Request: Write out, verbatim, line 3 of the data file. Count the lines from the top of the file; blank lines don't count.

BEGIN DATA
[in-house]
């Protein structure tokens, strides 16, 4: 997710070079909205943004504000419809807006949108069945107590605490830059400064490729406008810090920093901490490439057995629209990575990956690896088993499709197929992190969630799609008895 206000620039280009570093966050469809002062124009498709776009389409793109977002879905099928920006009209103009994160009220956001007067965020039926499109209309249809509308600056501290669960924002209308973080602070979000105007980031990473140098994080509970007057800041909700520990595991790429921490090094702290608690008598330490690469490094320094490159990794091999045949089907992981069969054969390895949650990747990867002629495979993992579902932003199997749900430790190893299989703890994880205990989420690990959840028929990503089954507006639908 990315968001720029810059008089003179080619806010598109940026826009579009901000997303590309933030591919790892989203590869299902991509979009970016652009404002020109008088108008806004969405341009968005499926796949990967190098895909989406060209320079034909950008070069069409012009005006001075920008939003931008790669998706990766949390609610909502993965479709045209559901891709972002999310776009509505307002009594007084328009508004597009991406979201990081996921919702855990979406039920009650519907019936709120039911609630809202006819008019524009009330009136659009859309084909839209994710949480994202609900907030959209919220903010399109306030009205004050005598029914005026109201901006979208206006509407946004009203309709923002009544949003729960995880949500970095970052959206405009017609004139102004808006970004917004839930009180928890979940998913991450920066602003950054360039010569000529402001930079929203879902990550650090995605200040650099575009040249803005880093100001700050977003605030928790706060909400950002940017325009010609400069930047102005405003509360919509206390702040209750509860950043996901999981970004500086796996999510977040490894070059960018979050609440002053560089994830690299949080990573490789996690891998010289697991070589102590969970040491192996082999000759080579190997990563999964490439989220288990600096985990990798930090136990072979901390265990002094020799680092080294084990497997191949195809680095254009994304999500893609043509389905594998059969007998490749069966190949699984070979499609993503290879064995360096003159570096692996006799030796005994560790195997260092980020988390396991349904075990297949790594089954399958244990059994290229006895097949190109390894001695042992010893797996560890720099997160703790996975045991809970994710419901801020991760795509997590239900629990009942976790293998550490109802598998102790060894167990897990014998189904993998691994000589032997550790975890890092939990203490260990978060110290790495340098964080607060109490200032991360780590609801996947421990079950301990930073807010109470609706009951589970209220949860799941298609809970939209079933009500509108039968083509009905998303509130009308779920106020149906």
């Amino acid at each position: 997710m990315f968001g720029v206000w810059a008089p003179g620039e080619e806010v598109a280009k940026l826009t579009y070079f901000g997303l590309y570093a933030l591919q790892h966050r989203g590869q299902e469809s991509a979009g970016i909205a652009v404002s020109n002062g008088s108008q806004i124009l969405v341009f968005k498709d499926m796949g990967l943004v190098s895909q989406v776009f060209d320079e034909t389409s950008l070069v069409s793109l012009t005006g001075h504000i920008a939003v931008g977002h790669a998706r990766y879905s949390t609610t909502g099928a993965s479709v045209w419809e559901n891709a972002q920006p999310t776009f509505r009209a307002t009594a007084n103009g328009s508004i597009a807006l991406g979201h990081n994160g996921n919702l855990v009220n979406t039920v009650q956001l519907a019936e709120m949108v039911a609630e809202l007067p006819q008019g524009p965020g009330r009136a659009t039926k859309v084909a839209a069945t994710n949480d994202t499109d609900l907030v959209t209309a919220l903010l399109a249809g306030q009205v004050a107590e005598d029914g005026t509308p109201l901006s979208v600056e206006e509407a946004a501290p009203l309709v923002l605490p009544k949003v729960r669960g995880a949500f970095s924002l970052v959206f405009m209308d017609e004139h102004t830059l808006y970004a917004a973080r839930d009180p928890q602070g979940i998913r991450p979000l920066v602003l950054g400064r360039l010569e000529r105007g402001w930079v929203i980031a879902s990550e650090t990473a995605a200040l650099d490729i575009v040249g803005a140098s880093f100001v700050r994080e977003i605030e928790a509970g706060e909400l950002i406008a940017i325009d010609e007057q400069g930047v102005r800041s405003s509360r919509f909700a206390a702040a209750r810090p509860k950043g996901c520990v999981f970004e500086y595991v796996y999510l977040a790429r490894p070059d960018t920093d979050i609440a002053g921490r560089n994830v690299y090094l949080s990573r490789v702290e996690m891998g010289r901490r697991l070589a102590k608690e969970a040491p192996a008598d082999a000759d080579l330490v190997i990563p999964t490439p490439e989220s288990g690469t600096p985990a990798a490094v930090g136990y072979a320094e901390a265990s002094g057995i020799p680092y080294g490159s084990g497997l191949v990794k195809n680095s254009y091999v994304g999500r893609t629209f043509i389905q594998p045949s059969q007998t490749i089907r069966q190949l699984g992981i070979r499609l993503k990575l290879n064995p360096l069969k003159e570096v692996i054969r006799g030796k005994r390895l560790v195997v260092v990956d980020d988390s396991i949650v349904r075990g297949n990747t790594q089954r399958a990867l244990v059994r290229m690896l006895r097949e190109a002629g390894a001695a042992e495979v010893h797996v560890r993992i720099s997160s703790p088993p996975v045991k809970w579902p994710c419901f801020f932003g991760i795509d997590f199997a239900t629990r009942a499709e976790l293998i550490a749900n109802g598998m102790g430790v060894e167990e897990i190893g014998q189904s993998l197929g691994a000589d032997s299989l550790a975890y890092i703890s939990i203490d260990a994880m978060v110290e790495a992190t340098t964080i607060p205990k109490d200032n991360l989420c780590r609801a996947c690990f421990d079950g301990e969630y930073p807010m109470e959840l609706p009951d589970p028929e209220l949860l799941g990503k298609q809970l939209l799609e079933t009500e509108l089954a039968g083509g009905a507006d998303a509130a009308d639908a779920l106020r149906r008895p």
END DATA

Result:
């Amino acid at each position: 997710m990315f968001g720029v206000w810059a008089p003179g620039e080619e806010v598109a280009k940026l826009t579009y070079f901000g997303l590309y570093a933030l591919q790892h966050r989203g590869q299902e469809s991509a979009g970016i909205a652009v404002s020109n002062g008088s108008q806004i124009l969405v341009f968005k498709d499926m796949g990967l943004v190098s895909q989406v776009f060209d320079e034909t389409s950008l070069v069409s793109l012009t005006g001075h504000i920008a939003v931008g977002h790669a998706r990766y879905s949390t609610t909502g099928a993965s479709v045209w419809e559901n891709a972002q920006p999310t776009f509505r009209a307002t009594a007084n103009g328009s508004i597009a807006l991406g979201h990081n994160g996921n919702l855990v009220n979406t039920v009650q956001l519907a019936e709120m949108v039911a609630e809202l007067p006819q008019g524009p965020g009330r009136a659009t039926k859309v084909a839209a069945t994710n949480d994202t499109d609900l907030v959209t209309a919220l903010l399109a249809g306030q009205v004050a107590e005598d029914g005026t509308p109201l901006s979208v600056e206006e509407a946004a501290p009203l309709v923002l605490p009544k949003v729960r669960g995880a949500f970095s924002l970052v959206f405009m209308d017609e004139h102004t830059l808006y970004a917004a973080r839930d009180p928890q602070g979940i998913r991450p979000l920066v602003l950054g400064r360039l010569e000529r105007g402001w930079v929203i980031a879902s990550e650090t990473a995605a200040l650099d490729i575009v040249g803005a140098s880093f100001v700050r994080e977003i605030e928790a509970g706060e909400l950002i406008a940017i325009d010609e007057q400069g930047v102005r800041s405003s509360r919509f909700a206390a702040a209750r810090p509860k950043g996901c520990v999981f970004e500086y595991v796996y999510l977040a790429r490894p070059d960018t920093d979050i609440a002053g921490r560089n994830v690299y090094l949080s990573r490789v702290e996690m891998g010289r901490r697991l070589a102590k608690e969970a040491p192996a008598d082999a000759d080579l330490v190997i990563p999964t490439p490439e989220s288990g690469t600096p985990a990798a490094v930090g136990y072979a320094e901390a265990s002094g057995i020799p680092y080294g490159s084990g497997l191949v990794k195809n680095s254009y091999v994304g999500r893609t629209f043509i389905q594998p045949s059969q007998t490749i089907r069966q190949l699984g992981i070979r499609l993503k990575l290879n064995p360096l069969k003159e570096v692996i054969r006799g030796k005994r390895l560790v195997v260092v990956d980020d988390s396991i949650v349904r075990g297949n990747t790594q089954r399958a990867l244990v059994r290229m690896l006895r097949e190109a002629g390894a001695a042992e495979v010893h797996v560890r993992i720099s997160s703790p088993p996975v045991k809970w579902p994710c419901f801020f932003g991760i795509d997590f199997a239900t629990r009942a499709e976790l293998i550490a749900n109802g598998m102790g430790v060894e167990e897990i190893g014998q189904s993998l197929g691994a000589d032997s299989l550790a975890y890092i703890s939990i203490d260990a994880m978060v110290e790495a992190t340098t964080i607060p205990k109490d200032n991360l989420c780590r609801a996947c690990f421990d079950g301990e969630y930073p807010m109470e959840l609706p009951d589970p028929e209220l949860l799941g990503k298609q809970l939209l799609e079933t009500e509108l089954a039968g083509g009905a507006d998303a509130a009308d639908a779920l106020r149906r008895p």